Is it human to remember or is memory a doctrine and the idea of its temporality and of oblivion, a wrong rather than an error?
It is always important for Gerz to simultaneously define the position of the artist and the audience. This concern cannot be dissociated from his main aim, the activation of memory. It cannot but have an effect on the formal realization of each individual work. To these concerns are added elements of refusal or outright criticism of conditions in society. EXIT. The Dachau Project, a sound and space installation created in 1972, is a meaningful example of the complexity of Gerz’s work. (…) This work expresses his mistrust of institutionalized middlemen, but also and above all his fear that memory, one of the principal human faculties, may be corrupted by precisely the institutions and/or persons whose duty it is to keep memory alive and alert. This naturally includes museums and archives, but also and equally the great mass media, in short all those who participate in social life in one way or another. In this regard, Gerz is not simply concerned with memory as a form of cultural knowledge. For him, memory is rather the mainstream of human uncertainty and self-questioning. And it is only in this continual and self-induced uncertainty that there is, paradoxically enough, a chance of developing a self-awareness that is not in permanent danger of degenerating into self-deception, whether in the form of a superiority or an inferiority complex. Historically, self-deception has always had catastrophic social consequences, and so, according to Gerz, it is not just a matter of remembering, but above all one of making memory relevant to the present situation and of gaining insight into its fundamental importance if an ethics for the future is to be developed.Friedmann Malsch 2002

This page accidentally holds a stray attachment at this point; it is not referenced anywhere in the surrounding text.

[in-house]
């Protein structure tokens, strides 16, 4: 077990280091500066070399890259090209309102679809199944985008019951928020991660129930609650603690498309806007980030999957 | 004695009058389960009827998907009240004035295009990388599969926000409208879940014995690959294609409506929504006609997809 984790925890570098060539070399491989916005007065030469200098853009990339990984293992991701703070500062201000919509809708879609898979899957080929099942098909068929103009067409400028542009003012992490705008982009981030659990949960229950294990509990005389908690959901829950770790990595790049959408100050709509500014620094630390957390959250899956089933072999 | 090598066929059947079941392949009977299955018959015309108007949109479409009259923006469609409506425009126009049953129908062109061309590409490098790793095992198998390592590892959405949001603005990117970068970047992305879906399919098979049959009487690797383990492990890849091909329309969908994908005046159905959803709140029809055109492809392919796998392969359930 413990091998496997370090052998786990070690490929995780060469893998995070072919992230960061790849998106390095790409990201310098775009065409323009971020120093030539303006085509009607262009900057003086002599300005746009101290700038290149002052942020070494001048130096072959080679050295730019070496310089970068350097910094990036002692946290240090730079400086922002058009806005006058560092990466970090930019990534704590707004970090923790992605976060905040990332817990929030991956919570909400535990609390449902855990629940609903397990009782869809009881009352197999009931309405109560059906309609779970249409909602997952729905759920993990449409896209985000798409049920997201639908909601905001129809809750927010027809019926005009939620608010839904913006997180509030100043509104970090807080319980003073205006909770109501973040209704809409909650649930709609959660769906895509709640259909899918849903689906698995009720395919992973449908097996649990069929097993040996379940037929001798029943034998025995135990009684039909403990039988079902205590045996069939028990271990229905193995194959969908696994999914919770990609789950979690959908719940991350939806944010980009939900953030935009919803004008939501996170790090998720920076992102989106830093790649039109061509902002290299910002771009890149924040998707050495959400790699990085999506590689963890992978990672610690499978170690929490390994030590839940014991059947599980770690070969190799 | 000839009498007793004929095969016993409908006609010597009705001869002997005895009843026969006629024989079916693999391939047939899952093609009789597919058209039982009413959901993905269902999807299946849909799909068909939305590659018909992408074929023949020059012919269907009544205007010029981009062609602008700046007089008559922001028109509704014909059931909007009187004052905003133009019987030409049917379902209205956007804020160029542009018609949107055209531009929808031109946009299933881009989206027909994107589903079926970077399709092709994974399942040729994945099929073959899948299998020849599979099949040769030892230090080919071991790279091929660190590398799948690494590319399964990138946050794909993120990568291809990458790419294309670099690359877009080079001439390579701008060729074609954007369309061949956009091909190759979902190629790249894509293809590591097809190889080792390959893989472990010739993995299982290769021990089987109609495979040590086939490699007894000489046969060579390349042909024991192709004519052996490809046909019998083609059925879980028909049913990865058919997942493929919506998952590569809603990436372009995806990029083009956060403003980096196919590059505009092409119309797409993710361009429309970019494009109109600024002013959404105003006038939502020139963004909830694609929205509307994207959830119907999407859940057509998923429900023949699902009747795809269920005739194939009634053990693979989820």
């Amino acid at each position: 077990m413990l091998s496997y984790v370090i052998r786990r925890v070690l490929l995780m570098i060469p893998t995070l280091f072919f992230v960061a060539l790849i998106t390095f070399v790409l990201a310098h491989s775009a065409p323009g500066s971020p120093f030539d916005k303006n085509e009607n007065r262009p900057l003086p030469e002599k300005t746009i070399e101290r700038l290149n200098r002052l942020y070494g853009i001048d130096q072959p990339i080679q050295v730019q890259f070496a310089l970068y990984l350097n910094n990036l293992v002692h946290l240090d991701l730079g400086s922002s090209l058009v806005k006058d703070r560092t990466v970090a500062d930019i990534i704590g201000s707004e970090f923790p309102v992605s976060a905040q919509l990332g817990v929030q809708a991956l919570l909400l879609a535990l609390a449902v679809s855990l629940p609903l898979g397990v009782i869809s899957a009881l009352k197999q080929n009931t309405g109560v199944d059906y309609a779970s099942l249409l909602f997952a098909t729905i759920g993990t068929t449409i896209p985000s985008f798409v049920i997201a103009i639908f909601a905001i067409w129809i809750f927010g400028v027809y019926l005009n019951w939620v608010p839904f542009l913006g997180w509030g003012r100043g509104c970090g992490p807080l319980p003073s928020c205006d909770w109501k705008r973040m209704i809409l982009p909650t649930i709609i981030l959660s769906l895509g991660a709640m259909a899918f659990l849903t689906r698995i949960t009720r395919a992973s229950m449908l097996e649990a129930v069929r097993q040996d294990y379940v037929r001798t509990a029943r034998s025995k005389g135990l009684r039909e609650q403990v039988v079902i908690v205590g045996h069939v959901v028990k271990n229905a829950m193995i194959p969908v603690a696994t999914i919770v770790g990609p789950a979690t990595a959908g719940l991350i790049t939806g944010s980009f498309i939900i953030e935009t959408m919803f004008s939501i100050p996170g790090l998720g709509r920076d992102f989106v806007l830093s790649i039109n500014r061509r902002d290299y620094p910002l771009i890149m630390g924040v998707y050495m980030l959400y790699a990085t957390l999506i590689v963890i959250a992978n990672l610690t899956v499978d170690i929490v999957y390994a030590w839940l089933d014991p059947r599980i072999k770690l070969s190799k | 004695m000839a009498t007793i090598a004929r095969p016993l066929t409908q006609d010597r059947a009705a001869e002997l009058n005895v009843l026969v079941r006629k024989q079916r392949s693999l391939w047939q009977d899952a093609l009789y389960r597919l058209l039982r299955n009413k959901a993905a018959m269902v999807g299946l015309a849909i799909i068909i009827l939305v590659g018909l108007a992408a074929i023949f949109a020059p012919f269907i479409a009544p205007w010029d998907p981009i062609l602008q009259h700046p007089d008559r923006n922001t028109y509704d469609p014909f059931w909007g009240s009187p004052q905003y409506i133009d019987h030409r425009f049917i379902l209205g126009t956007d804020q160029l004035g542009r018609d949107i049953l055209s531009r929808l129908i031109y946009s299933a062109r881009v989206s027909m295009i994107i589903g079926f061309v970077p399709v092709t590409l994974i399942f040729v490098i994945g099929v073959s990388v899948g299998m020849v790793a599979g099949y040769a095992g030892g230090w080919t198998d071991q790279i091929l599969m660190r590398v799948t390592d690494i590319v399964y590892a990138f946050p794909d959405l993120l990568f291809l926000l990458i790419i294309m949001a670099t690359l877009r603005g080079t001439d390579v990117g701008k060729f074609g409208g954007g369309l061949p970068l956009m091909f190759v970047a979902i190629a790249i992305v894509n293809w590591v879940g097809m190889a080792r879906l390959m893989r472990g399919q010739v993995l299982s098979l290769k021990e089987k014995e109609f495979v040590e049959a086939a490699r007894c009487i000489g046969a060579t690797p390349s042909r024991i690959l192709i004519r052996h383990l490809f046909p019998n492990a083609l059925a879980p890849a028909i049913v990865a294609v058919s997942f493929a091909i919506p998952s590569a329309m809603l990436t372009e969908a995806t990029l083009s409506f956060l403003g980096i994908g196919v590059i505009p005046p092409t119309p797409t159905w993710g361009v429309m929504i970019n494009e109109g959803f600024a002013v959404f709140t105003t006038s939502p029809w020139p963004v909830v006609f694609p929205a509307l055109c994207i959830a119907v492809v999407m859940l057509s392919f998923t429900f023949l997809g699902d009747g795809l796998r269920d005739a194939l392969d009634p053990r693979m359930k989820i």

Work in public space
Glass bookcase with 14 shelves, 52 x 300 x 539 cm, shelf pane thickness approx. 4 cm, repeatedly fused and glued, stainless steel rails, l = 17 m, w = 11 cm, brownish-red enamel plaque with white printing, 50 x 64 x 1.5 cm, stainless steel lectern, 140 x 64 x 30 cm, exposed concrete wall, 539 x 574 cm, partially covered with gray paint
A glass bookcase on the rooftop terrace of the new Deutsche Bibliothek building lies on two library rails set in the ground and leading to a wall. The outline of the bookcase is reproduced by an unpainted area. A lectern with a printed panel is installed 140 cm from the wall.
Deutsche Bibliothek, Adickesallee, Frankfurt
I: Frankfurt 1996, p. 39. Stuttgart 1997, p. 120 - 121. Bolzano 1999, p. 130
II: Fleck 1995, p. 80
V: Schmitz 1997, pp. 120-121. Langen-Wettengl 2017, pp. 74-85